Sunday, March 12, 2017
As you can see from google maps, there is not too much to say about this reserve. At the time of our visit a school student was walking through it - observable use, so rare in internal reserves, is worth mentioning.
Saturday, March 11, 2017
The local history of Montmorency, once again quoting Yeoman, tells us that Kirwana Grove was originally called Hogan Avenue, and that it was changed to avoid confusion with nearby Hoban Avenue; Edmond Hogan was a Victorian (Labor) Premier from mid-1927 to most of 1928, and from the very end of 1929 to 1932. This reserve can be seen on google maps here.
Friday, March 10, 2017
Though I have long been aware of the group of internal reserves at Montmorency, I have to say that one of the most intriguing things about them has been the lack of information available. Whereas there are many similar groupings around Australia and elsewhere in the world, it is remarkable how little publicity exists for what was apparently called the Panorama (or Panorama Heights) Estate, designed by the surveying firm Woodcock and McCormack commissioned by the land developer John Quinn & Co.
The estate was, it would seem, pegged out in 1929-30 and there is a small amount of discussion in the (very local) press over whether it would be a wooden or brick area – that is, whether local government would insist that housing be made from the latter, or accede to construction with the former. Wooden housing is, of course, cheaper and the estate may have sold more quickly with such relaxed building rules, but on the other hand, brick attracted a wealthier class of people. The recent history of Montmorency (Maureen Jones’ Montmorency: the farm on the Plenty, 2015), quoting local historian Russell Yeoman, tells us that ‘the sale of the land and house building proceeded very slowly and much vacant land remained in the 70s.’ (p. 141).
Beyond this, there is relatively little to say about the Panorama Estate, or for that matter its designers. Woodcock and McCormack were not known as innovative ‘town planning’ surveyors, although the firm was responsible for one rather delightful design – a ‘flower petal’ (or teardrop?) shaped park in the southern Melbourne suburb of Rosebud.
It is worth noting that some – not all – of the internal reserves provided herein were designed around land too steep to build on. Just to clarify, there seems to be no explanation or rhetoric surrounding their rationale.
You can see this reserve on google maps here.
Thursday, March 9, 2017
Wednesday, March 8, 2017
I will write in greater detail what little I know about these internal reserves in the Melbourne suburb of Montmorency in coming days. In the meantime, you can view this reserve on google maps here and observe these pictures of one of them - which has one unusual feature, that one of its entryways adjoins a small shopping centre. The naming of Olympic Avenue is of course a relic of the 1956 Melbourne Olympic Games.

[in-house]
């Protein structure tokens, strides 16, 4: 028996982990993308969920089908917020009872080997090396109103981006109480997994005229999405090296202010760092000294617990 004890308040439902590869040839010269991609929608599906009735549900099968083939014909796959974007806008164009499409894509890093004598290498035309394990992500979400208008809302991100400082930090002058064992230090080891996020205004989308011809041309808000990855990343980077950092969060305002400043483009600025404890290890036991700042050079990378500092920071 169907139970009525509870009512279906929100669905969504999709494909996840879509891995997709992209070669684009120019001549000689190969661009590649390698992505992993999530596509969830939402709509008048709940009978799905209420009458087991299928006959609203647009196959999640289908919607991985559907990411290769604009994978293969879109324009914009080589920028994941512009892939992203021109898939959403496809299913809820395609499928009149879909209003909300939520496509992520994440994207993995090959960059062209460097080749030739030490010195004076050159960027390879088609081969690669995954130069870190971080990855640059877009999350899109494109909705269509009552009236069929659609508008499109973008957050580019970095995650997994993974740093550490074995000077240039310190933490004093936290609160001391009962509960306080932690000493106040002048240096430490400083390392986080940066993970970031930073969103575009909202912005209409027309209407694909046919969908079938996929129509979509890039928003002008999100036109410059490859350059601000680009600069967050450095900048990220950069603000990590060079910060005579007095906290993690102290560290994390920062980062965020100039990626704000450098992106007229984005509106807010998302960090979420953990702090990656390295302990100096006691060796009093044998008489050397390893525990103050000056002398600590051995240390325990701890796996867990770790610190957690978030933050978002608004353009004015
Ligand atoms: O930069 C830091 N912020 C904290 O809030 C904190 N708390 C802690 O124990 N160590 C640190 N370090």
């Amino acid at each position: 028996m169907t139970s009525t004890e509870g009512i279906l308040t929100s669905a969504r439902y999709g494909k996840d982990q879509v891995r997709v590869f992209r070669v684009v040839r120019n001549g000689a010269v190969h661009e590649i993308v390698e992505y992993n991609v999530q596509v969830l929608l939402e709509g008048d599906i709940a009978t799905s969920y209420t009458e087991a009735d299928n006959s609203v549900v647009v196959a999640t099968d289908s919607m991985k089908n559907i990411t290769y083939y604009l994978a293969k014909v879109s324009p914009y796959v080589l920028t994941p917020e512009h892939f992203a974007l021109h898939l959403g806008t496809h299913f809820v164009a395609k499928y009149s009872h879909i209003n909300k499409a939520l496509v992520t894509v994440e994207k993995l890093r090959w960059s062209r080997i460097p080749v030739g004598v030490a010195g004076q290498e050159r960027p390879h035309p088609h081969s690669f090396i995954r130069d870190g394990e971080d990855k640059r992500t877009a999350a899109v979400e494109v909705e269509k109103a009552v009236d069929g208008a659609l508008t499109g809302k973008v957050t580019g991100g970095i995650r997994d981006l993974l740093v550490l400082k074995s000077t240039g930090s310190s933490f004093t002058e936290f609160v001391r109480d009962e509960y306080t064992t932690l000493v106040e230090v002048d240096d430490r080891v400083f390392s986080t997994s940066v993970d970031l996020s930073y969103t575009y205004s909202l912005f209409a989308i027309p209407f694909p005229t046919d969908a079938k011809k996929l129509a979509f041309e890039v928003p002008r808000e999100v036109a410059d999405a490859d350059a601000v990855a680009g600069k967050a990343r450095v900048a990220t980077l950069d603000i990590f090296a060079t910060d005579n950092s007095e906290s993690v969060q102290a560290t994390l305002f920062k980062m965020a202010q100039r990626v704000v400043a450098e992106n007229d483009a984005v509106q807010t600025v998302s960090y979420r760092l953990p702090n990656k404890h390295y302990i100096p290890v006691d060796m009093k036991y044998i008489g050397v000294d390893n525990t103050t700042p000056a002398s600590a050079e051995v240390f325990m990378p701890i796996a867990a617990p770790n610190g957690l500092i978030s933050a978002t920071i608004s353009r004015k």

Saturday, February 25, 2017
You may recall I have previously discussed this site but it was only very recently that I was able to visit it, once again with the redoubtable Victoria Kolankiewicz. As mentioned on that 25 February 2013 post (four years ago today!) that particular post is hands down the most popular spot on this blog, for reasons I can't fathom but am happy to take on board. A visit was surely appropriate.
This is looking east from the quarry at the base of the hill. I would not go so far as to say the Lookout Reserve was absolutely at the top of this peak but it was somewhere up there. As you can see from Google Maps there is no Lookout Reserve anymore and also there is a track within the prohibited area.
The original flyer, which I have located yet again, says: 'The Vendor is dedicating to the Public the Look-out Reserve, in the centre of Hillside Estate, 700ft. above sea level, for use as a Recreation Reserve and Look Out. All the Blocks are high and command far reaching views.' As mentioned in the previous post, the 50 'Beautifully Situated and Wooded Blocks' were auctioned on Saturday 13 December 1913.
Victoria has tracked the demise of the estate to the voracious Kerr's (then CSR) Quarry over time - some selected images:
One more thing that needs to be noted: the Camberwell and Hawthorn Advertiser of 28 August 1915 p. 7 mentions that surveyors Muntz and Muntz re-submitted the plan for what was described as 'G. Sweet's Hillside estate' because the earlier plan had not complied with Ferntree Gully council's drainage requirements.